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Nieto Sorbejano Dallas ARt Museum

Nieto Sobejano Arquitectos designs "floating" gallery for Dallas Art Museum

The Dallas Art Museum museum has selected Spanish architecture studio Nieto Sobejano Arquitectos to expand its downtown complex, citing its "poetic sensibility".

Nieto Sobejano Arquitectos' design, the first from the Madrid-based studio in the US, features a monolithic square form placed on top of the current structure, which was designed by American architect Edward Larrabee Barnes in 1984.

"The NSA proposal includes a new floating contemporary art gallery on the roof and rebalances the north and south facades, communicating the expression of art via an exterior LED-generated artwork mediated by a perforated surface," said the museum.

Nieto Sobejano Arquitectos Dallas Art Museum renderings
Nieto Sobejano Arquitectos has been selected to renovate and expand the Dallas Art Museum

The scheme will include two new facades that will require the demolition of an existing entrance tower on the north side – the most dramatic change to the current form of the museum.

These perforated facades will extend the program of the museum by creating semi-open spaces on each side to shelter visitors and create access to cafes and a museum store.

At the south end, the facade will mark the wall between the internal auditorium and the outdoor performance space as well as enclosing the sculpture garden and making it a courtyard within the museum complex.

Nieto Sobejano Arquitectos Dallas Art Museum renderings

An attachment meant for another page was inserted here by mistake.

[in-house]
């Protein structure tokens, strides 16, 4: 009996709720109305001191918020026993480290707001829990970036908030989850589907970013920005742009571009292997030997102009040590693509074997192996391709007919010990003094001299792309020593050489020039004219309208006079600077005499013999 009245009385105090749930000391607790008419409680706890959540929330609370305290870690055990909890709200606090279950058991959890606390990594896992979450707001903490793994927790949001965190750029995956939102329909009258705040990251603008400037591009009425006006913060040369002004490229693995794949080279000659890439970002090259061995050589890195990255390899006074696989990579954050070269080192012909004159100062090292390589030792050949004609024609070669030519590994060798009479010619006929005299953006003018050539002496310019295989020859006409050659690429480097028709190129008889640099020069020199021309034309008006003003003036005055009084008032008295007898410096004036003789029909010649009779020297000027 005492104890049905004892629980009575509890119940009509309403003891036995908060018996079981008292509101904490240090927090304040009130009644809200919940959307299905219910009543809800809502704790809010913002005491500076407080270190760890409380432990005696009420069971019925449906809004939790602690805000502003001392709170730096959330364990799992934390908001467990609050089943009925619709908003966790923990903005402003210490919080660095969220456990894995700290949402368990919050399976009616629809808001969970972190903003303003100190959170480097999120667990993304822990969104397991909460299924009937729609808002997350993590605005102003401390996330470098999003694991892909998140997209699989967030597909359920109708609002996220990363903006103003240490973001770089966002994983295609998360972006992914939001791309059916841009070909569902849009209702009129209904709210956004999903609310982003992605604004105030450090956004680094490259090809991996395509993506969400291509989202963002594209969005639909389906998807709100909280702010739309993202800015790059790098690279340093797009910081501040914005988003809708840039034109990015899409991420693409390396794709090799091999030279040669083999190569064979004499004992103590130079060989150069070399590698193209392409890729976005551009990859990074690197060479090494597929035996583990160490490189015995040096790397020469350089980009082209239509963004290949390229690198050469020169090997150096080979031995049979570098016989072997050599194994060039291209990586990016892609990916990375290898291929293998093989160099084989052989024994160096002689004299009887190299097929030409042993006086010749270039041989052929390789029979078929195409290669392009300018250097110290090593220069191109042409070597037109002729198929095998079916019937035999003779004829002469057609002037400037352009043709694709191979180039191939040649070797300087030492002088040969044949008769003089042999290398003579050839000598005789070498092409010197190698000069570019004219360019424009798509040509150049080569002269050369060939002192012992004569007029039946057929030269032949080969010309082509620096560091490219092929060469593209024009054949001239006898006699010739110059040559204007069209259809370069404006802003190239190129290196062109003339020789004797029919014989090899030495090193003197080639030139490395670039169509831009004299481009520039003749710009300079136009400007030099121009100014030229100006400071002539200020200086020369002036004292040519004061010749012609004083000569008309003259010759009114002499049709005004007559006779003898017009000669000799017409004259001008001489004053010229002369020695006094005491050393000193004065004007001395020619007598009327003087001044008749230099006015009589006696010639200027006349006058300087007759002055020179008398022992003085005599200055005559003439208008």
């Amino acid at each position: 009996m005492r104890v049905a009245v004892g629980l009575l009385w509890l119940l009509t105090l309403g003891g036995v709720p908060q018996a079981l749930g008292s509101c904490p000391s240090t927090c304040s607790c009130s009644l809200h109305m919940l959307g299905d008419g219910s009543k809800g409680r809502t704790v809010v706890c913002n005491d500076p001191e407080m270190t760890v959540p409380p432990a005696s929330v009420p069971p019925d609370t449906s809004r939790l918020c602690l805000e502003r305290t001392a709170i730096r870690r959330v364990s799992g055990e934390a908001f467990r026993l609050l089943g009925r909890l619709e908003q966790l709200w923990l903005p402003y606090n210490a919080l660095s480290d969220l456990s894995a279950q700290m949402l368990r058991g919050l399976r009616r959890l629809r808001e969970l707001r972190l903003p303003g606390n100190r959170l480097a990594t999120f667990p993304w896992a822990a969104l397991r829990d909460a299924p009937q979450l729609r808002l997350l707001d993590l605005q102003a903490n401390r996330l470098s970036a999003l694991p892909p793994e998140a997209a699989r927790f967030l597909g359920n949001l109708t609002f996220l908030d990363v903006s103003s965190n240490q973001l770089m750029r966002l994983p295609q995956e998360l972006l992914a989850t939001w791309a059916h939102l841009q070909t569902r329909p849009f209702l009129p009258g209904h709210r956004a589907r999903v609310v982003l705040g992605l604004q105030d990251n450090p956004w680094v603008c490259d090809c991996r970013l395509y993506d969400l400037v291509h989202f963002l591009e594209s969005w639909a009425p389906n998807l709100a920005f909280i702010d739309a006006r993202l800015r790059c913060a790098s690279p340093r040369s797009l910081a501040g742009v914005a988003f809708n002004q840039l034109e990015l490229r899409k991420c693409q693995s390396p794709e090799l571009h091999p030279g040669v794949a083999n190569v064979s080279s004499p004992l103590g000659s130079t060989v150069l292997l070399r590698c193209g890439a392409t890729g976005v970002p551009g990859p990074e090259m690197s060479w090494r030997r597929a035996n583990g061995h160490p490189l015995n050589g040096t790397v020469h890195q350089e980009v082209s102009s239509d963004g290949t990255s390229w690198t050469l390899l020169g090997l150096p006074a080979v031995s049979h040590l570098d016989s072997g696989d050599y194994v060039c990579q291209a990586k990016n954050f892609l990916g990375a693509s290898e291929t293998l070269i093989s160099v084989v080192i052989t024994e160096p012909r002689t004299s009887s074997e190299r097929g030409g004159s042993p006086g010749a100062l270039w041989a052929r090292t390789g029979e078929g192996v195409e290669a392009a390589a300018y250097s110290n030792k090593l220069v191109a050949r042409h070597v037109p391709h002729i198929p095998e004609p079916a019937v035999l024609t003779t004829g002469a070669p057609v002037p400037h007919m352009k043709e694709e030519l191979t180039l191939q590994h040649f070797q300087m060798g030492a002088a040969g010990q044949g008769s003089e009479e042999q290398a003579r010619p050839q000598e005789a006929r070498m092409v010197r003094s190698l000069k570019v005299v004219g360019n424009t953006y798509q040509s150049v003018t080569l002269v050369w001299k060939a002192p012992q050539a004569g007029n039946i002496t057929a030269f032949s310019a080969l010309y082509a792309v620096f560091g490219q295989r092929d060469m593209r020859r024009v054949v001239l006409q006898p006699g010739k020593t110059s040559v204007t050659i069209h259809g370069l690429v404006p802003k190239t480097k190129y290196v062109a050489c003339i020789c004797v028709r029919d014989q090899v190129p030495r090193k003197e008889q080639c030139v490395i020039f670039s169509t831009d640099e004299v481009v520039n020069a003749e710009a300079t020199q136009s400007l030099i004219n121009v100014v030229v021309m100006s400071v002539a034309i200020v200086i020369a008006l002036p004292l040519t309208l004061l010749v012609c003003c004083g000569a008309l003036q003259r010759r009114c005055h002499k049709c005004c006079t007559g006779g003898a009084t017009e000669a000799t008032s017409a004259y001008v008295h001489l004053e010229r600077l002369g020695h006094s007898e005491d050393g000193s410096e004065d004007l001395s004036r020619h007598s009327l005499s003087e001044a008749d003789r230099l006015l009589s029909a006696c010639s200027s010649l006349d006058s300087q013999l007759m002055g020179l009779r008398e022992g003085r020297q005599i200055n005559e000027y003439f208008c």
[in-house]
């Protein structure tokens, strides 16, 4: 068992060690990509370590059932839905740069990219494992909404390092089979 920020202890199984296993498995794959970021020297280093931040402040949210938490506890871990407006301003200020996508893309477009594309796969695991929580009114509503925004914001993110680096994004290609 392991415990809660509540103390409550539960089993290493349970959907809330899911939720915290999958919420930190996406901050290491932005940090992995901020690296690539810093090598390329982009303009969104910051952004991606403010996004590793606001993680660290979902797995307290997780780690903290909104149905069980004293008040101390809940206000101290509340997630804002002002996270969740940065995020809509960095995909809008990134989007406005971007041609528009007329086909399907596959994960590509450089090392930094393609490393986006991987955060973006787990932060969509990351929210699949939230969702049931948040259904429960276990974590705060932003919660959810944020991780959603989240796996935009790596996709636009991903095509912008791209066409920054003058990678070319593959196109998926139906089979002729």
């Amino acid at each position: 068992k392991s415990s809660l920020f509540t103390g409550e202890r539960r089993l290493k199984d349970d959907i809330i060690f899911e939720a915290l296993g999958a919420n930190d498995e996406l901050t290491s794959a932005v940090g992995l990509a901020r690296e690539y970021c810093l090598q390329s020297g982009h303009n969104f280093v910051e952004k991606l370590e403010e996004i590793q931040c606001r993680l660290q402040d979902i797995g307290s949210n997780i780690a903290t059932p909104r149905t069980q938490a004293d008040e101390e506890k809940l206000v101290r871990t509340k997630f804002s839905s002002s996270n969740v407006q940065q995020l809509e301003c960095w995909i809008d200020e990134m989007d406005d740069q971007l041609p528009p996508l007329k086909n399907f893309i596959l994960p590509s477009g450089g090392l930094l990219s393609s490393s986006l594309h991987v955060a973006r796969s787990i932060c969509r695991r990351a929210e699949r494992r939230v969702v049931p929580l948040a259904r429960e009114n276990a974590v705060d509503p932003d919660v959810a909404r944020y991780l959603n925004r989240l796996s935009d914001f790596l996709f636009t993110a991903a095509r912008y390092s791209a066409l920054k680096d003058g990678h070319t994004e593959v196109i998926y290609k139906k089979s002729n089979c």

Perforated walls will be added to the perimeter and a "floating" gallery on top

An internal promenade will also be installed, running north to south, lit overhead by skylights and providing access to all levels of the museum.

A long volume for administration and conservation will be added at grade on the west side of the complex, but the largest addition is the floating gallery, called The Cloud, which will be placed on top of the existing structure.

This volume will require the installation of four new concrete cores, independent of the existing structure, that will support a series of steel trusses. Its facade will be semi-translucent and feature a promenade around a central core, which will host the new gallery spaces.

Nieto Sobejano Arquitectos Dallas Art Museum renderings
Skylights will be added throughout

Surrounding the volume will be a series of rooftop gardens and thoroughfares, which will include a rain-capturing system that the studio predicts will capture more than two million gallons of rainwater a year to be recycled through a subterranean treatment mechanism.

Nieto Sobejano Arquitectos has also reimagined the way the museum uses energy and plans to install photovoltaics, a geothermal field, thermal storage and aerothermal heat pumps in an attempt to make the building as efficient as possible.

The museum noted the design's retention of "much of the original building's embodied carbon by limiting changes to the existing structure and fabric".

A committee selected the design for the Dallas Art Museum (DMA) through an international competition called Reimagining the Dallas Museum of Art.

It was shortlisted alongside designs by American studios Diller Scofidio + Renfro, Johnston Marklee, Michael Maltzan Architecture as well as UK studio David Chipperfield Architects.

"Nieto Sobejano Arquitectos is known in international design circles, but is possibly a new name for the American public," said selection committee co-chairs Jennifer Eagle and Lucilo Peña. "Significantly, this will be the firm's first building in the US."

"The committee found the winning team a delight to interact with during the competition workshops and visits – they listened carefully, questioned us, and continually reappraised their approach," they continued.

The museum will engage in a community engagement process to settle on final design details.

Nieto Sobejano Arquitectos Dallas Art Museum renderings
Rooftop gardens with rain-harvesting functions are a large part of the expanded program

Nieto Sobejano Arquitectos was founded in 1985 by Fuensanta Nieto and Enrique Sobejano in Madrid. Its other projects include the Contemporary Art Centre in Córdoba, Spain and an arts centre in Estonia placed deep within a pine forest.

The images are courtesy of Nieto Sobejano Arquitectos.